Scotland Homecoming

EDINBURGH, Scotland — Scottish poet Robert Burns gave the English-speaking world some of its most famous sayings and sentiments, including the New Year’s favorite “Auld Lang Syne.”

Now, on the 250th anniversary of his birth, the government hopes worldwide interest in the poet will create a tourism boom. As part of the celebration, the tourism industry has launched Homecoming Scotland 2009 to attract visitors with Scottish roots from around the world, as well as those who are just curious. The schedule of some 300 events includes a huge gathering of the clans in Edinburgh in July.

Burns’ political radicalism, romantic verse and use of the Scots dialect have made him a heroic figure to many Scots.

“Burns is the inspiration behind our yearlong celebration of some of Scotland’s great contributions to the world: golf, whisky, great minds and innovations, our rich culture, wonderful heritage and of course, Robert Burns himself,” said tourism minister Jim Mather.

The Scottish diaspora dwarfs Scotland’s population of just over 5 million. More than 4.8 million Americans reported Scottish ancestry in the 2000 census, and more than 4 million Canadians also claim Scottish roots.


I always admired “Wired” as a name for a magazine dedicated to tech nerds of all stripes, because of the slight double meaning: anyone who’s up on technology and enthusiastic about the latest greatest developments therein is probably someone who is plugged in, electrified and…caffeinated. As usual, Mark Morford says it better than I in his recent column, “Let’s All Get ADD!

Speaking of caffeine, have I ranted lately about 20 oz. sodas? The 12 oz. can of soda is an endangered species these days at convenience stores and vending machines as companies have realized they can stick it to us by selling us more beverage than we need for twice the price. It’s absolutely insidious. They know we want caffeine and that we’ve probably got a dollar, but nevermind the fact that 20 oz. is more than any human needs to consume in one sitting. Yet this is the only choice kids have in schools and recreation centers across America. And at convenience stores the cans, if they’re there, are usually at the very top where kids can’t reach them. Is it any wonder we’re a nation of fatsos? I actually feel like starting some kind of petition but what a crappy cause to take up when there’s so much else to worry about in the world – we have too much sugar! Too much sweet beveragey goodness! Oh the humanity! Damn youse corporations for forcing my cup to runneth over with bubbly deliciousness! How do you sleep at night?!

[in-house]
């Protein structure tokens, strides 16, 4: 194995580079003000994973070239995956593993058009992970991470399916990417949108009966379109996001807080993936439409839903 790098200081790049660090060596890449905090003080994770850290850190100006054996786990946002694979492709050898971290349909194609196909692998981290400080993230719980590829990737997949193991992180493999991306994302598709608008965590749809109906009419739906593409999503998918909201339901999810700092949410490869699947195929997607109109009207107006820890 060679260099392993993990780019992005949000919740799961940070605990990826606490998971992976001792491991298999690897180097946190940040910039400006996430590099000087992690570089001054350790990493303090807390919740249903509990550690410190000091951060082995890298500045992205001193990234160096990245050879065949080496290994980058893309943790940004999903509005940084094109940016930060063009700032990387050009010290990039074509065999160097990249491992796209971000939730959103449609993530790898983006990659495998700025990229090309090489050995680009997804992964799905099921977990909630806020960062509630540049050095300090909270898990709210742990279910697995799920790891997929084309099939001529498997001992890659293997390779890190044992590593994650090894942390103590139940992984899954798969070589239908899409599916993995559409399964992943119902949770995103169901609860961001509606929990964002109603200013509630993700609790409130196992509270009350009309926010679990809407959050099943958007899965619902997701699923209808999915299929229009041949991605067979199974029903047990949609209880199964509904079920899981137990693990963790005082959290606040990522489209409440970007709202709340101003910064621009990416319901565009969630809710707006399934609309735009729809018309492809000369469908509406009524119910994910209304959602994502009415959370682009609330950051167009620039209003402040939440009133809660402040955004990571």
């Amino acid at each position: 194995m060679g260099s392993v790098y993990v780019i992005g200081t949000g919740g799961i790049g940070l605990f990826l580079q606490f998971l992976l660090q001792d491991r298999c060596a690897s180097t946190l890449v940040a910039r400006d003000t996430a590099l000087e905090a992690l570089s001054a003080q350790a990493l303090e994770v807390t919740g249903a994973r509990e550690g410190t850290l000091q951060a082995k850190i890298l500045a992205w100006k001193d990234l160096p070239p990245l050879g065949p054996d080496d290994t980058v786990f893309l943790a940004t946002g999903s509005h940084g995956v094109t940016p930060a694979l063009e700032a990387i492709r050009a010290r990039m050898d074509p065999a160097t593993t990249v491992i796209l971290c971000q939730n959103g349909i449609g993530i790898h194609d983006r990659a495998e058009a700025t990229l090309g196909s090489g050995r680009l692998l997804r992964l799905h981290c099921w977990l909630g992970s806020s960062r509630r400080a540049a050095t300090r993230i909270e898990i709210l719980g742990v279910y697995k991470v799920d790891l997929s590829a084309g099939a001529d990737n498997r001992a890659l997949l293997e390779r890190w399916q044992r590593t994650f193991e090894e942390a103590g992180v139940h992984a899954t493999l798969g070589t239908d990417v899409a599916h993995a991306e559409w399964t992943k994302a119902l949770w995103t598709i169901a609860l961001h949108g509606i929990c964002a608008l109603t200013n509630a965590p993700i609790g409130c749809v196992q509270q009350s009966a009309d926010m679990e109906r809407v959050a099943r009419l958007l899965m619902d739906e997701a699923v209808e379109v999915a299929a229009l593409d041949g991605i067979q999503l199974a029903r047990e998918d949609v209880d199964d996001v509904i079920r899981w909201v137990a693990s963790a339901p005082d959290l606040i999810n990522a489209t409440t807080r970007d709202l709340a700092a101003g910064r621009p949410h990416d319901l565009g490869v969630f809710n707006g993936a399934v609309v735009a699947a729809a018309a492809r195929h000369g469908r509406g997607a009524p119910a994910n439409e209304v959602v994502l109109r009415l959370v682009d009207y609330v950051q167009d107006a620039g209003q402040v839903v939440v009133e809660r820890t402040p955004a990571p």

I say all this while maintaining my position that CokeĀ® remains perhaps the single greatest beverage man has yet devised for all ages to consume. I limit myself to no more than one can a day [1], but these companies are making it so difficult. Perhaps they’ll get regulated a la the tobacco industry someday? I scoff at the libertarians and conservatives who say that unregulated business will spontaneously regulate themselves into market balance – The Coca-Cola Company being the perfect example of a sneaky corporation that seduces us almost subconsciously into paying more for what we don’t need.

1.) Except in cases where I’ve been to the movies and have no other choice but to purchase the rural-water-tower-size cup.

Ironic Deconstruction = Comedy Gold

The Zeitgeist for Spring 2005 is Qwantzing, a process whereby song lyrics are displayed in outline format. I made this one as an example:

Things I want:

  • a new drug

Things that this drug should not do:

  • make me sick
  • make me crash my car
  • make me feel three feet thick
  • make me nervous, wondering what to do
  • spill
  • cost too much
  • come in a pill
  • go away
  • keep me up all night
  • make me sleep all day
  • make me feel too bad
  • make me feel too good
  • make me talk too much
  • make my face freak out

Things that this drug should do:

  • make me feel like I feel when I’m with you, when I’m alone with you
  • what it should
  • have no doubt

Area Satire Website Nails It Again

The “What Do You Think?” section of The Onion is always a dependable source for incisive commentary. Today’s best example comes from the middle-aged lady, this week known as Joy Mattingly, Designer. She had this to say about Condoleezza Rice’s confirmation as Secretary of State:

“Twenty years ago, I never would’ve believed that we’d have a black, female Secretary of State, much less one who was a conservative warmonger, too. We’ve come a long way.”

In other news, happy 50th birthday to Eddie Van Halen. Ed, I can’t say enough great things about your abilities as an innovative player and composer. If imitation is the sincerest form of flattery, then you’re the most flattered guitarist in the world. I do wish you’d quit smoking and drinking, though; if you’re lucky you’ll live to look like Keith Richards, and who wants that?

Eddie Van